Let’s be careful to not lose sight of the main point of this parable. That is a man found something so valuable that he sold everything he had to get it. He was so excited about finding the treasure that he was willing to do whatever he had to do in order to purchase it.
Are you willing to give everything you have to be about kingdom building? Are we willing to help build the church? Heaven is worth it.
Read verse 45-46
Pearls were viewed very valuable at that time. They viewed them a lot like we think of diamonds today.
Pearl hunting was a very dangerous job. The quality pearls are obtained from the pearl oyster. Since that oyster thrives at an average depth of 40 feet, a pearl isn’t a treasure you just stumble across as you walk along a beach.
Many people would die pearl hunting. When they would dive that deep, they could very easily encounter danger on the floor of the ocean. They didn’t have air-tanks like they would now. They had to hold their breath.
The Bible talks about heaven gates will be made of pearls and the street of gold. Rev. 21 Pearls were something the women would put in their hair. I don’t have an expensive pearl to show you for an illustration. Sorry.
The treasure and the pearl are teaching us about the incomparable value of the Lord’s kingdom, the church. The pearl is an especially appropriate figure for the kingdom because it is the only gem that cannot be improved by man. Think about it. All other jewels have to be cut by skilled craftsmen before they have value as gemstones. But a pearl is perfect when it is found and it can’t be improved by cutting and polishing. In fact one cut from a human hand and a pearl is worthless.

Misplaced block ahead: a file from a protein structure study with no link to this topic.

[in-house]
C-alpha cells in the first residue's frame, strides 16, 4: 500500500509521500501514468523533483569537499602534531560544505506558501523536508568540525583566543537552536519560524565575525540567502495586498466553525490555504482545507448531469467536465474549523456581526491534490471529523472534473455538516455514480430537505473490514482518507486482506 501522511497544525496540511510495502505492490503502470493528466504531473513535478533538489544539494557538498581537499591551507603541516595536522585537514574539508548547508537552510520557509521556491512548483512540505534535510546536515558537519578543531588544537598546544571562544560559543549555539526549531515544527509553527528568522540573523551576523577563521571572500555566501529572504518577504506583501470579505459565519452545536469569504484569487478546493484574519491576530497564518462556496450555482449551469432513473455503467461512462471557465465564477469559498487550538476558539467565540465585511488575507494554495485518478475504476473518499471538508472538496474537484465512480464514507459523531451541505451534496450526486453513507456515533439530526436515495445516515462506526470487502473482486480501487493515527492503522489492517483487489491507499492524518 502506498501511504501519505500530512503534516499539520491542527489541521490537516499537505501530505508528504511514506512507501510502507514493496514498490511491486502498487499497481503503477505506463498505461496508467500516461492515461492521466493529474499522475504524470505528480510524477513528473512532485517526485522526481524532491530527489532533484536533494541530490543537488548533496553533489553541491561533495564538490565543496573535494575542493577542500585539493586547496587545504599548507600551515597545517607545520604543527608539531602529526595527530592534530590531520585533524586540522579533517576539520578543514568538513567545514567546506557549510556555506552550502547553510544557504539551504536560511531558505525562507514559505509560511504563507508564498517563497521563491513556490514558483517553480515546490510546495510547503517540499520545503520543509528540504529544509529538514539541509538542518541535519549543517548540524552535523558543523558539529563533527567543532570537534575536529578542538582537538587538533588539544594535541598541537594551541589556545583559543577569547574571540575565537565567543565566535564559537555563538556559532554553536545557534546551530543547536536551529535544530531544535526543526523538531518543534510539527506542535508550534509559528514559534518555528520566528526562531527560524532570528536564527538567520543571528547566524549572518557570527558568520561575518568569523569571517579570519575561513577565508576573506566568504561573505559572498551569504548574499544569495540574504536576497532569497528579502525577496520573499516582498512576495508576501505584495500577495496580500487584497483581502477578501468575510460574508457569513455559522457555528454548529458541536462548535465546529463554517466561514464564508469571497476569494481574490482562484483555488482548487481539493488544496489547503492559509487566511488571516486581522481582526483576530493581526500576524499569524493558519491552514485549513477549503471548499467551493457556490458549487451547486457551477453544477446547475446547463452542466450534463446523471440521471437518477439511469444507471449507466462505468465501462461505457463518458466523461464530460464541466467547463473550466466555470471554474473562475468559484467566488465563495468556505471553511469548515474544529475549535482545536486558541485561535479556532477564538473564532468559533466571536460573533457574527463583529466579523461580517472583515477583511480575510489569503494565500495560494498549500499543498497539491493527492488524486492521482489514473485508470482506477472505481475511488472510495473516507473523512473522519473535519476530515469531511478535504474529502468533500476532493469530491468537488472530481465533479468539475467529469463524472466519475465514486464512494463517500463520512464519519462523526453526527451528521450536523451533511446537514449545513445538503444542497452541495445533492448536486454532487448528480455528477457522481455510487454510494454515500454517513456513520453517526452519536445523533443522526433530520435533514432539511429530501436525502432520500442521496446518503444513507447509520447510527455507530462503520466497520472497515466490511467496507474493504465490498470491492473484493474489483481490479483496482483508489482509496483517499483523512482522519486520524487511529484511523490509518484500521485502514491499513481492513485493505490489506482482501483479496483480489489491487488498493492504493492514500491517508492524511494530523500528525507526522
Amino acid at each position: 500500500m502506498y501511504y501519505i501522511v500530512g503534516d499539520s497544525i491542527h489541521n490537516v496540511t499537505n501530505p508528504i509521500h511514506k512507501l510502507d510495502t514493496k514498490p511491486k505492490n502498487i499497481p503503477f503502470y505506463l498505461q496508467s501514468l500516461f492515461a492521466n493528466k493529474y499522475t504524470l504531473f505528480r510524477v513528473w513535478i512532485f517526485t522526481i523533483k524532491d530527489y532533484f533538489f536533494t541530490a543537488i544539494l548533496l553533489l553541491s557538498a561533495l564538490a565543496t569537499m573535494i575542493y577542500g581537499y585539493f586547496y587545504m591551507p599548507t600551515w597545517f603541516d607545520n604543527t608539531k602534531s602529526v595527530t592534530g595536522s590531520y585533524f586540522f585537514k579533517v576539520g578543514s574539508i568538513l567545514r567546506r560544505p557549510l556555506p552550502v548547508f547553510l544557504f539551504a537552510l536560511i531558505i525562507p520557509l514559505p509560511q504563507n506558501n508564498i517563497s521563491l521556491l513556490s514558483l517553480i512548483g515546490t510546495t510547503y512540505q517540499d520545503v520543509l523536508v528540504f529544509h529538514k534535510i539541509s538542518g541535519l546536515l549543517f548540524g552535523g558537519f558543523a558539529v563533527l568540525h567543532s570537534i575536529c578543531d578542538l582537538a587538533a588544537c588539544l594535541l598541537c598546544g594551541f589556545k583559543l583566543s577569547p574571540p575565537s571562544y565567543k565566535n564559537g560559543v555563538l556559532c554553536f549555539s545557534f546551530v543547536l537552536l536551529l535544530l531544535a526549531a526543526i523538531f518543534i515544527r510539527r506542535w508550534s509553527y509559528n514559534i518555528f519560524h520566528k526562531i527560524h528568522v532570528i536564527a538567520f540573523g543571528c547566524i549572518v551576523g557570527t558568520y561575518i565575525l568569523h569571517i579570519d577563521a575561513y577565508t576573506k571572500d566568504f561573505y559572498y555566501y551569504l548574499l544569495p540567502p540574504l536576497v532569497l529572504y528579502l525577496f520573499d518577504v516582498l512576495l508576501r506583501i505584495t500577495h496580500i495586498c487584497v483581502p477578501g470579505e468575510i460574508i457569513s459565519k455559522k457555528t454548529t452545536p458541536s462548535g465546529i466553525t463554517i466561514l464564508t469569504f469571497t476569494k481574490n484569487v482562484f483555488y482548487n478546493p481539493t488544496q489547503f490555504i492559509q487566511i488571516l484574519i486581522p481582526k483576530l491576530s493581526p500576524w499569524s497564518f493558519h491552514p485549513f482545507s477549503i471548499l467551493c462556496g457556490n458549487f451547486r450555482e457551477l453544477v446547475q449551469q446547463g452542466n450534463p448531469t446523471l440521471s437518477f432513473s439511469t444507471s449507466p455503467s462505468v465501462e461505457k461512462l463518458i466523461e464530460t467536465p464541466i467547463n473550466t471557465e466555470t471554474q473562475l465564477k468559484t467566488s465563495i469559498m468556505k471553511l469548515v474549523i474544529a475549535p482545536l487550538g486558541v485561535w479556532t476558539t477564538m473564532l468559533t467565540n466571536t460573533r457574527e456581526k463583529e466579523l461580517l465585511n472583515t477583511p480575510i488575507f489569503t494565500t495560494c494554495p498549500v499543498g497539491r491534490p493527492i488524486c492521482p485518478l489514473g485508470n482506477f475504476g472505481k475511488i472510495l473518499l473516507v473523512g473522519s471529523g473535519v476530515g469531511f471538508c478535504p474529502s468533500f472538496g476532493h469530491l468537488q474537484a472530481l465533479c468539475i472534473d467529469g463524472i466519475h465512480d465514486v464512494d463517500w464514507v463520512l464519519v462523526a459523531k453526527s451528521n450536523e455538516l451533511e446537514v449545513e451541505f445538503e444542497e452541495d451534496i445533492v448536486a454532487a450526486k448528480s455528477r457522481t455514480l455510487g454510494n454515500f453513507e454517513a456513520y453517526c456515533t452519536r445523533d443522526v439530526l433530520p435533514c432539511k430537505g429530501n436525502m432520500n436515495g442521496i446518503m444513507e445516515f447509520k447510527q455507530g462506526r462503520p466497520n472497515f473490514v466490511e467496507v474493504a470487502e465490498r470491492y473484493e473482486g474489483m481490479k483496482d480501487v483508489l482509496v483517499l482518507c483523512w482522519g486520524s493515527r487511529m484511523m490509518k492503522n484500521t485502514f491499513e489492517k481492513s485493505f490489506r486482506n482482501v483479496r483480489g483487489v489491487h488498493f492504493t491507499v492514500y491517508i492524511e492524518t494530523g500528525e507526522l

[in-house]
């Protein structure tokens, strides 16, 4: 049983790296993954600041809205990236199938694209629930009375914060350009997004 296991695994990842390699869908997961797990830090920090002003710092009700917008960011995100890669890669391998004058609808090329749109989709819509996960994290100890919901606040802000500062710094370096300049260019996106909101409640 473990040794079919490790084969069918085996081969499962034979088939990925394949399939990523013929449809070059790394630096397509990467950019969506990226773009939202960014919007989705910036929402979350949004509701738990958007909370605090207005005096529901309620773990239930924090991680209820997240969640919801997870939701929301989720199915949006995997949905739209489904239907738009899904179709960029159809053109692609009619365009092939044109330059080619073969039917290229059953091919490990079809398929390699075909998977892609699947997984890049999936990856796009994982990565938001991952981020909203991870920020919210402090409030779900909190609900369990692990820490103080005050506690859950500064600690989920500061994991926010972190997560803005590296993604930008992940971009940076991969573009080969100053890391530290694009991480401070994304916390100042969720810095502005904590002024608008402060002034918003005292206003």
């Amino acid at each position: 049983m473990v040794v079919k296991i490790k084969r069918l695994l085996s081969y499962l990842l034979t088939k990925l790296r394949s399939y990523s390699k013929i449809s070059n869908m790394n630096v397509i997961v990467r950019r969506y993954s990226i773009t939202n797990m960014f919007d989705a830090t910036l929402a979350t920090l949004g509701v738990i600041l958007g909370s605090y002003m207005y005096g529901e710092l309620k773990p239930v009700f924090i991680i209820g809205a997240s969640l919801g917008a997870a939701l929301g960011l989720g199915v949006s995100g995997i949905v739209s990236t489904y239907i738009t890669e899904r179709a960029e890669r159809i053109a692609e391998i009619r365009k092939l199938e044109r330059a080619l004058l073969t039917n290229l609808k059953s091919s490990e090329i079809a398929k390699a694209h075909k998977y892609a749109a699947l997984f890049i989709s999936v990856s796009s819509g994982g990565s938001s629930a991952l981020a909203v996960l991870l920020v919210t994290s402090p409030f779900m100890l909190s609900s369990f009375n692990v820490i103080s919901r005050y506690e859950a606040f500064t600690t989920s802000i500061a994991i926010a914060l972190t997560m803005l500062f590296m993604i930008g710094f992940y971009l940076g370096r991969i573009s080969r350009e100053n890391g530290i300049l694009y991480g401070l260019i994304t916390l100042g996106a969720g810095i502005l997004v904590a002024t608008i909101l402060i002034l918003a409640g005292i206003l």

When you think about how much it means to us to be part if the church, to know that Jesus sacrificed his life on the cross so that we might live, and that he is preparing a place in heaven for us with God, how much is that worth to you? You begin to compare those riches with the material things that we accumulate. How can you compare what Jesus did to a new car?
In Matthew 16:26, Jesus used the image of a pair of scales when he asked the question, “For what is a man profited if he gains the whole world and loses his own soul?” The salvation of our souls is worth so much more. That’s what Jesus wants us to understand in these two parables about the kingdom.
This last parable has a little different twist.
Read Matt. 13: 47-52
Here I see us pulling a net. The net is the church. Everyone is welcome to come in to the church. All of us become part of that net. We don’t choose who are the quality catches. That is for God to work out. The church will work at fishing.
This parable is using a dragnet in the Sea of Galilee. Sometimes they would hook the net between two boats and at times pull it behind one boat. There could be over 20 different kinds of fish. A sorting process was necessary to eliminate those varieties that were inedible.
Barclay commentary says it this way, “Therefore it is our duty to gather in all who will come, and not to judge or separate, but to leave the final judgment to God.”
This coming week, think more about what the kingdom is all about. There are a lot of things we can think about. What is of worth for me?